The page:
Vision and Art : An Interdisciplinary Approach to Neuroscience Education

Rosa Lafer-Sousa, Bevil R Conway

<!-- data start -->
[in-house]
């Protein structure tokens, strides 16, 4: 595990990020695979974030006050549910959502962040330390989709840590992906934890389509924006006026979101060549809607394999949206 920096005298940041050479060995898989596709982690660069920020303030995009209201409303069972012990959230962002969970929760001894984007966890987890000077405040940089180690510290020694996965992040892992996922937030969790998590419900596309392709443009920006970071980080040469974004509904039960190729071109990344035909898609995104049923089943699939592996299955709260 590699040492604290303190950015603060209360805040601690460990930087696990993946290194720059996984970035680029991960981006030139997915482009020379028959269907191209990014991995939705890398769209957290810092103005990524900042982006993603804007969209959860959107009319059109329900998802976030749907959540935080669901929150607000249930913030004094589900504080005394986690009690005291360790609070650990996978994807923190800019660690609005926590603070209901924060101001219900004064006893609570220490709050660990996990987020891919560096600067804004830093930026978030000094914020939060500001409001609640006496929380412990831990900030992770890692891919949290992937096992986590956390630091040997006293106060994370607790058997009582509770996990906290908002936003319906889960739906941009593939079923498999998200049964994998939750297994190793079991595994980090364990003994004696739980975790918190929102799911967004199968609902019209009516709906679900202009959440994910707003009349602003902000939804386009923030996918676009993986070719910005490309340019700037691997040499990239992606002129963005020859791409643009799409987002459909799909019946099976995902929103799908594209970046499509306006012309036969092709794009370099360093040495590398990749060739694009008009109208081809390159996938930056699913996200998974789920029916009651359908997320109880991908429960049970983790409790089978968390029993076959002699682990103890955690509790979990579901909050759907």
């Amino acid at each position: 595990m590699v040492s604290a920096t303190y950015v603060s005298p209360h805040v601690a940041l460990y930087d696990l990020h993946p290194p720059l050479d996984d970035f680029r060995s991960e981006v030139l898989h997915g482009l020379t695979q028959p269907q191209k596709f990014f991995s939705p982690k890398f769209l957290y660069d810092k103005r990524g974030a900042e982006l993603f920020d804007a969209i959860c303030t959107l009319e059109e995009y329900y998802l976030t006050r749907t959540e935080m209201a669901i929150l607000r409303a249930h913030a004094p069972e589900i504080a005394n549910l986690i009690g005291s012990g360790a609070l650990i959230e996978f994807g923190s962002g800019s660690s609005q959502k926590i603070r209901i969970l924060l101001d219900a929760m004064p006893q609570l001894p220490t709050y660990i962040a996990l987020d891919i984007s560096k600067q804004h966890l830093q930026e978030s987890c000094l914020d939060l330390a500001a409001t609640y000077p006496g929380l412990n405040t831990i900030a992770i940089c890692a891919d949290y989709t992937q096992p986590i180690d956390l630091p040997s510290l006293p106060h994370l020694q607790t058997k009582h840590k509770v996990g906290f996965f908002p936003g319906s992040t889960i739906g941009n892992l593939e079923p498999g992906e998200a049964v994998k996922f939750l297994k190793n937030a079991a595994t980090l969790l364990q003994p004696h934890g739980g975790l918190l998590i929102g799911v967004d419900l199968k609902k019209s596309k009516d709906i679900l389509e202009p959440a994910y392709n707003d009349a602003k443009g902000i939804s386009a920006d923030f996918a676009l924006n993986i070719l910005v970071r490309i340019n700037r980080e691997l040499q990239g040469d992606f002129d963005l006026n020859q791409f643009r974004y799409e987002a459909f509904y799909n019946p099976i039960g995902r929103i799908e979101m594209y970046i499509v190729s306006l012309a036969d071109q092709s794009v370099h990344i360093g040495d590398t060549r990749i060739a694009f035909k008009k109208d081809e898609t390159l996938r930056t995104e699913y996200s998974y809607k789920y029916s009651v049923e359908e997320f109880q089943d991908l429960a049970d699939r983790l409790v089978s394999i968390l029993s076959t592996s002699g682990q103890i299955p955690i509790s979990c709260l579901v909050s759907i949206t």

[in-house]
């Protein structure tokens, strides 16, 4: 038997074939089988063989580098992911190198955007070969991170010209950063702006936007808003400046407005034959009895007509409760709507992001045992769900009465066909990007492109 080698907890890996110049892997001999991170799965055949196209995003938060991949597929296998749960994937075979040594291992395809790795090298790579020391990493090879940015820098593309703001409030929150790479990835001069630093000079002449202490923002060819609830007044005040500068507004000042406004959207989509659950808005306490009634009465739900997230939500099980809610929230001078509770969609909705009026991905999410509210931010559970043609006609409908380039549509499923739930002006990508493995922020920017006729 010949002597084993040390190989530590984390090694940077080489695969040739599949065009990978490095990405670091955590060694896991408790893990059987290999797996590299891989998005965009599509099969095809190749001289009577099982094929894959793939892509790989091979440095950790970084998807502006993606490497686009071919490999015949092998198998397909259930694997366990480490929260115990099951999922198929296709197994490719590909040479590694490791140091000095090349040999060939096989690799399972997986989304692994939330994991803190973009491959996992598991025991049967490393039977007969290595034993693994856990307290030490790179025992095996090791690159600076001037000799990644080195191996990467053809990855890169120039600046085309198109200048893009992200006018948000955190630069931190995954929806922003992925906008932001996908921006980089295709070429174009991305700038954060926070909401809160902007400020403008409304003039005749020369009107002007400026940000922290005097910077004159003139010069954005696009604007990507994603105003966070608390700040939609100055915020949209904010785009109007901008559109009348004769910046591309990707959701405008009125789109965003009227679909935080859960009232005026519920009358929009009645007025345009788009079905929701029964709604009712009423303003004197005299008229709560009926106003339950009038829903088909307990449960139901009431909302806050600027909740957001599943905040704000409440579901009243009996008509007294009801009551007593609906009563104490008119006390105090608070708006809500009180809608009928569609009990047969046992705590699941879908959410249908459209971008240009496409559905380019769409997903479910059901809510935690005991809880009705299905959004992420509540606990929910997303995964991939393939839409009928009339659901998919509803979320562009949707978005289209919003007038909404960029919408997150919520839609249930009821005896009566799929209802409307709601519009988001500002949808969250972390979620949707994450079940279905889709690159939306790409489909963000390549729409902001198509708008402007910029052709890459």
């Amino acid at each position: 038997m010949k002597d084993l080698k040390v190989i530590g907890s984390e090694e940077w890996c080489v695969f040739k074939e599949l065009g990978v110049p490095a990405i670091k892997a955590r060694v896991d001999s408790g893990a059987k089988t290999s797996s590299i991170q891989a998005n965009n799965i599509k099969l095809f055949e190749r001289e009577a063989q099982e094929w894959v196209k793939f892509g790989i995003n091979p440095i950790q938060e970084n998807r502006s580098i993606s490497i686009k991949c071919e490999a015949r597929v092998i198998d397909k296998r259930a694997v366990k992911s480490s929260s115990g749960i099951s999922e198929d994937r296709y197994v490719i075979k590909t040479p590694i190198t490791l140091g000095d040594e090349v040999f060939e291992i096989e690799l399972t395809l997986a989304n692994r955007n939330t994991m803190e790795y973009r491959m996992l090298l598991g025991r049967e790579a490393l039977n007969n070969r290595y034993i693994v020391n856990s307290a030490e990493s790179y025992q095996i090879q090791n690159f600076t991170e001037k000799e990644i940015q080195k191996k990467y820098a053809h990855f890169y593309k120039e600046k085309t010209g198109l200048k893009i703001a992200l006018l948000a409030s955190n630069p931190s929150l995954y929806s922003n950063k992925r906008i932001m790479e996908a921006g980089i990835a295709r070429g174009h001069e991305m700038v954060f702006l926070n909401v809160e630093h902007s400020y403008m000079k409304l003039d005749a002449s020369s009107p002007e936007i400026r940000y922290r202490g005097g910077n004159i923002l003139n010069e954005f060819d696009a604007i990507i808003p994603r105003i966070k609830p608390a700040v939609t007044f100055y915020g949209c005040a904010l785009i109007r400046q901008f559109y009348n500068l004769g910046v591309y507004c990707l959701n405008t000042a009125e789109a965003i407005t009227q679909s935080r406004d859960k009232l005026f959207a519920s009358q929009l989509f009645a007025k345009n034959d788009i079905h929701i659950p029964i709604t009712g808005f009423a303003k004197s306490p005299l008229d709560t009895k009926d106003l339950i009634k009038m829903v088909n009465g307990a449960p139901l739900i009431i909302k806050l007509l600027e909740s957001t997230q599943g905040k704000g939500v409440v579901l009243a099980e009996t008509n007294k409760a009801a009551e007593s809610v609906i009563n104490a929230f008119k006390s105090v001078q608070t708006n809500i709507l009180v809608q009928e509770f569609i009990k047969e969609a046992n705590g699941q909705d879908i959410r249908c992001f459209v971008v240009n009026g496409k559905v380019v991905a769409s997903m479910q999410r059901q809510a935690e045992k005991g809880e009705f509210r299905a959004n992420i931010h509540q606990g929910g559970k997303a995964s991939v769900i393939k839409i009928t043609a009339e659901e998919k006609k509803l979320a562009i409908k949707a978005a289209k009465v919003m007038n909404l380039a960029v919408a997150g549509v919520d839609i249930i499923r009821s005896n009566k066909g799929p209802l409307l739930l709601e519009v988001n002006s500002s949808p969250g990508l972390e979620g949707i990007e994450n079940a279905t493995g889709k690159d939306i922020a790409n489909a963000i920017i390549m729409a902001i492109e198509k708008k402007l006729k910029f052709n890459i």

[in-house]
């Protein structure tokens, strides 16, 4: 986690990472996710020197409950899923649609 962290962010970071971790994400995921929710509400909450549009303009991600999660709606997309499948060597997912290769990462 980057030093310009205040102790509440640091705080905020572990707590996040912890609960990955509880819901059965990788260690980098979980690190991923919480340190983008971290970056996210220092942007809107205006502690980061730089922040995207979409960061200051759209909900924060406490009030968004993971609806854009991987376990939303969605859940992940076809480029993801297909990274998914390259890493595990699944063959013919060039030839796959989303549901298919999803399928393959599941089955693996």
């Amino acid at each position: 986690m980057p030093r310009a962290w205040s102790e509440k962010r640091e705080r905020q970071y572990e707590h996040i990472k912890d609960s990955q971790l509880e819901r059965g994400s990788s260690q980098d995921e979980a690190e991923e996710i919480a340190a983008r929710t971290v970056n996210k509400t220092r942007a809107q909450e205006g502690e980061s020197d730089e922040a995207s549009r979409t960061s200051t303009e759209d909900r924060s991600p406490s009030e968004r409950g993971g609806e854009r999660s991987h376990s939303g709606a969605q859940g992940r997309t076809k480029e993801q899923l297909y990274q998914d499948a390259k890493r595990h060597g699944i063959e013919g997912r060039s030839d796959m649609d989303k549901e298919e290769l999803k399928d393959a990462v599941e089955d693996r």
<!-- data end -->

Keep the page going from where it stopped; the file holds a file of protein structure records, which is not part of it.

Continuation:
Undergraduate institutions are increasingly adopting neuroscience within their curricula, although it is unclear how best to implement this interdisciplinary nature material given of the field, the which requires knowledge of basic physics, chemistry, biology and psychology. This difficulty is compounded by declines over recent decades in the amount of physics education that students receive in high school, which hinders students ability to grasp basic principles of neuroscience. Here we discuss our experiences as teacher (BRC) and student (RLS) with an undergraduate course in Vision and Art. The course capitalizes on students prior interest in visual art to motivate an understanding of the physiological and computational neural processes that underlie vision; our aim is that the learning strategies that students acquire as a result of the format and interdisciplinary approach of the course will increase students critical thinking skills and benefit them as they pursue other domains of inquiry. The course includes both expert lectures on central themes of vision along with a problem-based learning (PBL) laboratory component that directly engages the students as empirical scientists. We outline the syllabus, the motivation for using PBL, and describe a number of hands- on laboratory exercises, many of which require only inexpensive and readily available equipment. We have developed a website that we hope will facilitate student- driven inquiry beyond the classroom and foster inter- institutional collaboration in this endeavor. We conclude the paper with a discussion of the potential limitations of the course and how to evaluate the success of the course and the website.

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